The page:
DEFINITION of Functional Regulation
Functional regulation is a concept stating that a company with a specific business should be supervised and reviewed by the proper regulating body. Functional regulation is there to ensure that the most qualified and knowledgeable people are overseeing the daily functions of a specialized field.
For example, ideally an insurance company would be supervised by state insurance commissioners, whereas sellers or underwriters of securities would be supervised and regulated by the Securities and Exchange Commission (SEC).
BREAKING DOWN Functional Regulation
Functional regulation is based, not on the type of entity or organization being regulated, but one the commodities, transactions, or products it offers. Therefore, a bank or financial institution that offers multiple types of financial products and handles multiple types of transactions may come under the purview of multiple regulatory bodies, each one overseeing the transactions, products or commodities in its jurisdiction.
Regulatory Bodies Involved in Functional Regulation
In the United States, functional regulation of the financial system means that multiple regulatory bodies may oversee the operations of banks and other financial institutions, depending on the types of products and services they offer. Some of the regulatory bodies involved in functional regulation in the United States include the SEC, the Financial Industry Regulatory Authority (FINRA), the Commodities Futures Trading Commission and state securities regulators and insurance commissioners.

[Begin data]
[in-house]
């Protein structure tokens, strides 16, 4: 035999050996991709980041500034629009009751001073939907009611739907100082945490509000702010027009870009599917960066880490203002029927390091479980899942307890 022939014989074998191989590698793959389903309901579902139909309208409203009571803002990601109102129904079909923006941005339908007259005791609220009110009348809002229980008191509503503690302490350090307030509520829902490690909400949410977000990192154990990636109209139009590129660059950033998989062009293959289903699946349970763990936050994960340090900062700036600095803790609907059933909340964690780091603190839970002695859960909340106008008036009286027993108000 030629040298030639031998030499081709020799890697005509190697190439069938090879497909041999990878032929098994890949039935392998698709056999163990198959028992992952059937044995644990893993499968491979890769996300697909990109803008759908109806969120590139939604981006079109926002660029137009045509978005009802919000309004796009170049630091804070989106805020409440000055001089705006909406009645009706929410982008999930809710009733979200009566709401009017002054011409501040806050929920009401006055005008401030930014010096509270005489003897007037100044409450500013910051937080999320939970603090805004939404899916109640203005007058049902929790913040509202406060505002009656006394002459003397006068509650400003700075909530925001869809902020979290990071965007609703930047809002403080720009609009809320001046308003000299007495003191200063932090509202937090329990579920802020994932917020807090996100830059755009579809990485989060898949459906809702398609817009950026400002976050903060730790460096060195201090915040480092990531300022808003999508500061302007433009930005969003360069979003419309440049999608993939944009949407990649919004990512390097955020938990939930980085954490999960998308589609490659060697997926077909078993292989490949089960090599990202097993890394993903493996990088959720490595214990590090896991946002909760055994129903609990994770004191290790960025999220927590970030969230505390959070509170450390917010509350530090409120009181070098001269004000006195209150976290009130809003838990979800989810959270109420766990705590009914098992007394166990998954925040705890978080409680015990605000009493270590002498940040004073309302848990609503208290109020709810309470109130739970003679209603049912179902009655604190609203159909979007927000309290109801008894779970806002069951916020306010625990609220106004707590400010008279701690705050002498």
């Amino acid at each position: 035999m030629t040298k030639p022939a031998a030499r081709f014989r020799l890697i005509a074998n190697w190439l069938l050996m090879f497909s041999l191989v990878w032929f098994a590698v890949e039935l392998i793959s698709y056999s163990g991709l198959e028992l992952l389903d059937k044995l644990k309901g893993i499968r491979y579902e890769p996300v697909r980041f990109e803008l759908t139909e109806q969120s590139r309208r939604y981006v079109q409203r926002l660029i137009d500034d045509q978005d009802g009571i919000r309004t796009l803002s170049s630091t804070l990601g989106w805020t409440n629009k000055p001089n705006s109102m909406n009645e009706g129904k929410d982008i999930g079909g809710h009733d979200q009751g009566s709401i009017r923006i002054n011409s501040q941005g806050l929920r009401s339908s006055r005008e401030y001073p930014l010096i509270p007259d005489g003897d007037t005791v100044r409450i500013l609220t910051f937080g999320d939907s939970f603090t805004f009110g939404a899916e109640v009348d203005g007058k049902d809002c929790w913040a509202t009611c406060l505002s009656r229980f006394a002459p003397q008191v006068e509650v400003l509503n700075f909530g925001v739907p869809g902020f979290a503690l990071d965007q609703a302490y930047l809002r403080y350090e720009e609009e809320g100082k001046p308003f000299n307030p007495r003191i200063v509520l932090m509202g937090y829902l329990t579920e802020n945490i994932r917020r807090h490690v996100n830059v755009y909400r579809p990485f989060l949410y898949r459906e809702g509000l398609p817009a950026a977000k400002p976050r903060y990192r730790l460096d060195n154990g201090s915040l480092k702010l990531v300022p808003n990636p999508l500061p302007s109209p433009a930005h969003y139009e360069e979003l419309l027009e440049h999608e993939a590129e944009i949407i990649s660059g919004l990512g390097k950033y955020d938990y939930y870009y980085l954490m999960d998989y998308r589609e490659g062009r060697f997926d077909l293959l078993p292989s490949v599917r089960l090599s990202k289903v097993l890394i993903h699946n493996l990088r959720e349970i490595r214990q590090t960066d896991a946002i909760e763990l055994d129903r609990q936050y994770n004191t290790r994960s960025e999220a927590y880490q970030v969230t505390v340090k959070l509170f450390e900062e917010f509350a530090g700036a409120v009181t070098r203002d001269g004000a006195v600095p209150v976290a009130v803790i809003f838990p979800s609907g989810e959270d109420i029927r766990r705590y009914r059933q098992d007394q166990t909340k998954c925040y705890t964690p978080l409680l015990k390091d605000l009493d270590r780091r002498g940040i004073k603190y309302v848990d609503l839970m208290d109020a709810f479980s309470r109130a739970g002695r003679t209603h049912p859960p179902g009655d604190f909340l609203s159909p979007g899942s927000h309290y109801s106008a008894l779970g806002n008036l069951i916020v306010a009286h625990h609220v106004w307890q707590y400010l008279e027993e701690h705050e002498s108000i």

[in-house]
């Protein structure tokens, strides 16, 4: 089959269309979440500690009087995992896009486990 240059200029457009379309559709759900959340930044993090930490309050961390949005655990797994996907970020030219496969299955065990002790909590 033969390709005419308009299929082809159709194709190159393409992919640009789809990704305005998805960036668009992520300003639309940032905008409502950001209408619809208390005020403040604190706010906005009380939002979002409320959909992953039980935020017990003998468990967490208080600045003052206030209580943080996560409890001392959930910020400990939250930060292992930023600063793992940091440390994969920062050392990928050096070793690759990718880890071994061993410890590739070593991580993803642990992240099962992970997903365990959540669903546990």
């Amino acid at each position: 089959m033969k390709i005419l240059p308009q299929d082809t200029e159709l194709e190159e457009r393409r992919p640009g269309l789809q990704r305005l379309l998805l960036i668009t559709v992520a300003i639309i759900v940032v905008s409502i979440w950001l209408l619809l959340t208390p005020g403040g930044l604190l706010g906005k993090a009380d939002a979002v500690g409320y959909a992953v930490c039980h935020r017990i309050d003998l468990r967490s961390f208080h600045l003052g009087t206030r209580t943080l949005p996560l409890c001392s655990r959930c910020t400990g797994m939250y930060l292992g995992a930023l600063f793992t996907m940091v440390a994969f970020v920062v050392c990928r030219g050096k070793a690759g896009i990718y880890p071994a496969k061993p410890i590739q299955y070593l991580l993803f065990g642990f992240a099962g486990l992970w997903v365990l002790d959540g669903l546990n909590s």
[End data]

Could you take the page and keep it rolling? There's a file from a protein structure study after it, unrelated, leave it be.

Flaws in Functional Regulation
Functional regulation is typically linked to an economy’s financial architecture, which means that it requires consistent monitoring and regular updates to keep abreast of changes in that architecture. Some have blamed the 2008 financial crisis in part on a failure to monitor and appropriately update the functional regulatory system in the United States, which was based on a system of funding dominated by banks. This basis, it is argued, precipitated the collapse of the banking system when the source of most funding shifted to non-bank sources.
It has been argued that a second flaw in functional regulation is its vulnerability to political whims and its excessive reactivity to the financial crises of the past. Regulations and regulatory bodies are typically updated in response to financial crises that have already happened, in the spirit of preventing them from happening again. In the United States, the establishment of financial regulatory bodies and the creation of new regulations is heavily based on the prevailing political climate, which has led some to argue that functional regulation in the U.S. is less stable than it could be.